Thomson, G. M. (Dundee, E.) Willey, Frederick TELLERS FOR THE AYES:
Thornton- Kemsley, Sir Colin Williams, D. J. (Neath) Mr. Redhead and
Tomney, Frank Williams, LI. (Abertillery) Dr. Broughton.
Wade, Donald Williams, W. R. (Openshaw)
Agnew, Sir Peter Goodhart, Philip Maydon, Lt.-Cmdr. S. L. C.
Aitken, W. T. Goodhew, Victor Mills, Stratton
Allason, James Gower, Raymond Miscampbell, N.
Arbuthriot, John Grant-Ferris, Wg. Cdr. R. Morgan, William
Balniel, Lord Green, Alan Nabarro, Gerald
Barber, Anthony Gresham Cooke, R. Nicholson, Sir Godfrey
Barlow, Sir John Grosvenor, Lt.-Col. R. G. Nugent, Rt. Hon. Sir Richard
Barter, John Gurden, Harold Oakshott, Sir Hendrie
Batsford, Brian Hall, John (Wycombe) Orr, Capt. L. P. S.
Beamish, Col. Sir Tufton Hamilton, Michael (Wellingborough) Osbom, John (Hallam)
Berkeley, Humphry Harris, Frederic (Croydon, N. W.) Osborne, Sir Cyril (Louth)
Bevins, Rt. Hon. Reginald Harrison, Col. Sir Harwood (Eye) Page, Craham (Crosby)
Biffen, John Harvey, Sir Arthur Vere (Macclesf'd) Pannell, Norman (Kirkdale)
Biggs-Davison, John Harvey, John (Walthamstow, E.) Pearson, Frank (Clitheroe)
Birch, Rt. Hon. Nigel Hastings, Stephen Peel, John
Bishop, F. P. Hay, John Percival, Ian
Black, Sir Cyril Heald, Rt. Hon. Sir Lionel Peyton, John
Bossom, Clive Henderson, John (Cathcart) Pike, Miss Mervyn
Bourne-Arton, A. Hendry, Forbes Pilkington, Sir Richard
Boyle, Sir Edward Hiley, Joseph Pitt, Miss Edith
Brewis, John Hill, Dr. Rt. Hon. Charles (Luton) Pott, Percivall
Brooman-White, R. Hill, J. E. B. (S. Norfolk) Price, David (Eastleigh)
Brown, Alan (Tottenham) Hocking, Philip N. Prior-Palmer, Brig. Sir Otho
Browne, Percy (Torrington) Holland, Philip Pym, Francis
Bryan, Paul Hollingworth, John Quennell, Miss J. M.
Bullus, Wing Commander Eric Hopkins, Alan Rawlinson, Peter
Burden, F. A. Hornby, R. P. Redmayne, Rt. Hon. Martin
Campbell, Gordon (Moray & Nairn) Howard, John (Southampton, Test) Rees, Hugh
Cary, Sir Robert Hughes Hallett, Vice-Admiral John Renton, David
Channon, H. P. G. Hughes-Young, Michael Robinson, Rt. Hn. Sir R. (B'pool, S.)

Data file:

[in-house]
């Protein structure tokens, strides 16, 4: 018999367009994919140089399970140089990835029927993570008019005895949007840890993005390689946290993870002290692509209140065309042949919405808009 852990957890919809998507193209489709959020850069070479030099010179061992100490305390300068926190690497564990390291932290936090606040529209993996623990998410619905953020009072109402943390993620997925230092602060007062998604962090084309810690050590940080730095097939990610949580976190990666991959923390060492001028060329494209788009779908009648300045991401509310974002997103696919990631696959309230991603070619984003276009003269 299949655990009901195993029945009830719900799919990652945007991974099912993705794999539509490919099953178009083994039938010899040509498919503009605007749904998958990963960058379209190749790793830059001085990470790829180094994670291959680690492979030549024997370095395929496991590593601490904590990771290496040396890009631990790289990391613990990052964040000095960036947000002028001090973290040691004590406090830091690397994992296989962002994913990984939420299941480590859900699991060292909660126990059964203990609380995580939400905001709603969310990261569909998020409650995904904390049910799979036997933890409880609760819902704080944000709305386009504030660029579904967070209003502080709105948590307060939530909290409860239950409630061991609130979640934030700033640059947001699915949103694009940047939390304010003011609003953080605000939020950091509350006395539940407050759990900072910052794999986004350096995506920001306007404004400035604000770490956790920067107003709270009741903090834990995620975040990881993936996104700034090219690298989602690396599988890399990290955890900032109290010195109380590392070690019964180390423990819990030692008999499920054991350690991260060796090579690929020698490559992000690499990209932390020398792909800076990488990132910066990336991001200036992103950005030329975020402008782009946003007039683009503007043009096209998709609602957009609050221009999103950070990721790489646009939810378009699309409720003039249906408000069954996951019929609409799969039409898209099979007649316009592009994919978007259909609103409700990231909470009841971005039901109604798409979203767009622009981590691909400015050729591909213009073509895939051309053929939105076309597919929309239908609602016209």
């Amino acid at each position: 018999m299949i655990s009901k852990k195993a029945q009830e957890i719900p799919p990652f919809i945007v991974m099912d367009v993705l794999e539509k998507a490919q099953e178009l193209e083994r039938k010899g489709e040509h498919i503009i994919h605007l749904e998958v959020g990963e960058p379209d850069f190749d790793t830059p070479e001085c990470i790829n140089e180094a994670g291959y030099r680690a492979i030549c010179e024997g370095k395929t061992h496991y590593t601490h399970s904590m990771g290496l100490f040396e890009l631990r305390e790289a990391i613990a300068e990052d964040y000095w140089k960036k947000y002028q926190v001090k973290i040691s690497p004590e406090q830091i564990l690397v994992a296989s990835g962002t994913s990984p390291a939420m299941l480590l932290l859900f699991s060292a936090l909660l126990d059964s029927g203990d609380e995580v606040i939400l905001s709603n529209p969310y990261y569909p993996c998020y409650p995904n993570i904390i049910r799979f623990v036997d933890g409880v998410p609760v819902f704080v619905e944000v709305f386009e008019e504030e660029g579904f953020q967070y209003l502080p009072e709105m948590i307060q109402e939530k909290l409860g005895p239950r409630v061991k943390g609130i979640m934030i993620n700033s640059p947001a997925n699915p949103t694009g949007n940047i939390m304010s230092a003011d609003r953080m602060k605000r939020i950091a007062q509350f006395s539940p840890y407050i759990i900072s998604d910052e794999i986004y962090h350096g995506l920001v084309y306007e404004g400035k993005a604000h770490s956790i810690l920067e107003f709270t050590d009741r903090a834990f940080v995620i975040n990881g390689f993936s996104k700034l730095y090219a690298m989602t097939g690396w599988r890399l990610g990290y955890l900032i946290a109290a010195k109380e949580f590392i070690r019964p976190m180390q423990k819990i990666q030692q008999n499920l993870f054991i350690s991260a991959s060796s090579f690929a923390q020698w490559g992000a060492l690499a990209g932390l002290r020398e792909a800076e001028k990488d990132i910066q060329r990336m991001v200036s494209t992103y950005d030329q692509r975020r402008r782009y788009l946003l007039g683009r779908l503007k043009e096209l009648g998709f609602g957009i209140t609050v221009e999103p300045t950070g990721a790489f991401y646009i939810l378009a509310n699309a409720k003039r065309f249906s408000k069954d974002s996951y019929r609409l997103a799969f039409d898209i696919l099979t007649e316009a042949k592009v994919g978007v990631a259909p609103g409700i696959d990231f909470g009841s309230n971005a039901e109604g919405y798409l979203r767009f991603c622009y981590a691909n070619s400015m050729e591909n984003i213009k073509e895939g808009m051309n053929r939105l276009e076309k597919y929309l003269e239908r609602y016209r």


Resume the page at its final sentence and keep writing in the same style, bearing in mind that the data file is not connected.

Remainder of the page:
Chataway, Christopher Hulbert, Sir Norman Roots, William
Chichester-Clark, R. Hurd, Sir Anthony Ropner, Col. Sir Leonard
Clark, Henry (Antrim, N.) Hutchison, Michael Clark Russell, Ronald
Clark, William (Nottingham, S.) Iremonger, T. L. Seymour, Leslie
Cleaver, Leonard Irvine, Bryant Godman (Rye) Sharples, Richard
Collard, Richard Jackson, John Shaw, M.
Cooper, A. E. James, David Skeet, T. H. H.
Corfield, F. V. Jenkins, Robert (Dulwich) Smithers, Peter
Costain, A. P. Jennings, J. C. Smyth, Brig. Sir John (Norwood)
Coulson, Michael Johnson, Dr. Donald (Carlisle) Soames, Rt. Hon. Christopher
Courtney, Cdr. Anthony Johnson, Eric (Blackley) Speir, Rupert
Craddock, Sir Beresford Johnson Smith, Geoffrey Stanley, Hon. Richard
Crowder, F. P. Kerans, Cdr. J. S. Stoddart-Scott, Col. Sir Malcolm
Cunningham, Knox Kerby, Capt. Henry Storey, Sir Samuel
Dalkeith, Earl of Kershaw, Anthony Studholme, Sir Henry
Dance, James Kimball, Marcus Summers, Sir Spencer (Aylesbury)
d'Av'gdor-Coldsmid, Sir Henry Kitson, Timothy Tapsell, Peter
de Ferranti, Basil Lancaster, Col. C. G. Taylor, Sir Charles (Eastbourne)
Digby, Simon Wingfield Leavey, J. A. Taylor, Frank (M'ch'st'r, Moss Side)
Donaldson, Cmdr. C. E. M. Leburn, Gilmour Teeling, Sir William
Doughty, Charles Lewis, Kenneth (Rutland) Thomas, Leslie (Canterbury)
Drayson, G. B. Lindsay, Sir Martin Thompson, Kenneth (Walton)
du Cann, Edward Linstead, Sir Hugh Thompson, Richard (Croydon, S.)
Duncan. Sir James Litchfield, Capt. John Tilney, John (Wavertree)
Eccles, Rt. Hon. Sir David Longbottom, Charles Touche, Rt. Hon. Sir Gordon
Eden, John Loveys, Walter H. Turton, Rt. Hon. R. H.
Elliot, Capt. Walter (Carshalton) Lucas-Tooth, Sir Hugh van Straubenzee, W. R.
Elliott, R. W. (Nwcstle-upon-Tyne, N.) McAdden, Stephen Vane, W. M. F.
Emery, Peter McLaren, Martin Wakefield, Sir Wavell (St. M'lebone)
Emmet, Hon. Mrs. Evelyn McLaughlin, Mrs. Patricia Walder, David
Farr, John Maclean, SirFitzroy (Bute&N. Ayrs.) Walker, Peter
Fell, Anthony MacLeod, Rt. Hn. lain (Enfield, W.) Walker-Smith, Rt. Hon. Sir Derek
Finlay, Graeme McMaster, Stanley R. Wells, John (Maidstone)
Fisher, Nigel Macmillan, Rt. Hn. Harold (Bromley) Williams, Paul (Sunderland, S.)
Fletcher-Cooke, Charles Macpherson, Niall (Dumfries) Wills, Sir Gerald (Bridgwater)
Fraser, Ian (Plymouth, Sutton) Maddan, Martin Wilson, Geoffrey (Truro)
Freeth, Denzil MagInnis, John E. Wood, Rt. Hon. Richard
Gammans, Lady Mannlngham-Buller, Rt. Hn. Sir R. Woollam, John
Glover, Sir Douglas Marten, Neil
Glyn, Dr. Alan (Clapham) Matthews, Gordon (Meriden) TELLERS FOR THE NOES:
Glyn, Sir Richard (Dorset, N.) Maxwell-Hyslop, R. J, Mr. Whitelaw and
Mr. Noble.

Questioned proposed, That the Clause stand part of the Bill.

Mr. Hoy

Before we part with the Clause, I want to say how grateful I am to the Committee for that ready response to what I regard as a very good Amendment. I am sorry that our pressure did not prevail, but at least the small men will know that we have stood by them when the Government deserted them.

Question put and agreed to.

Clause ordered to stand part of the Bill.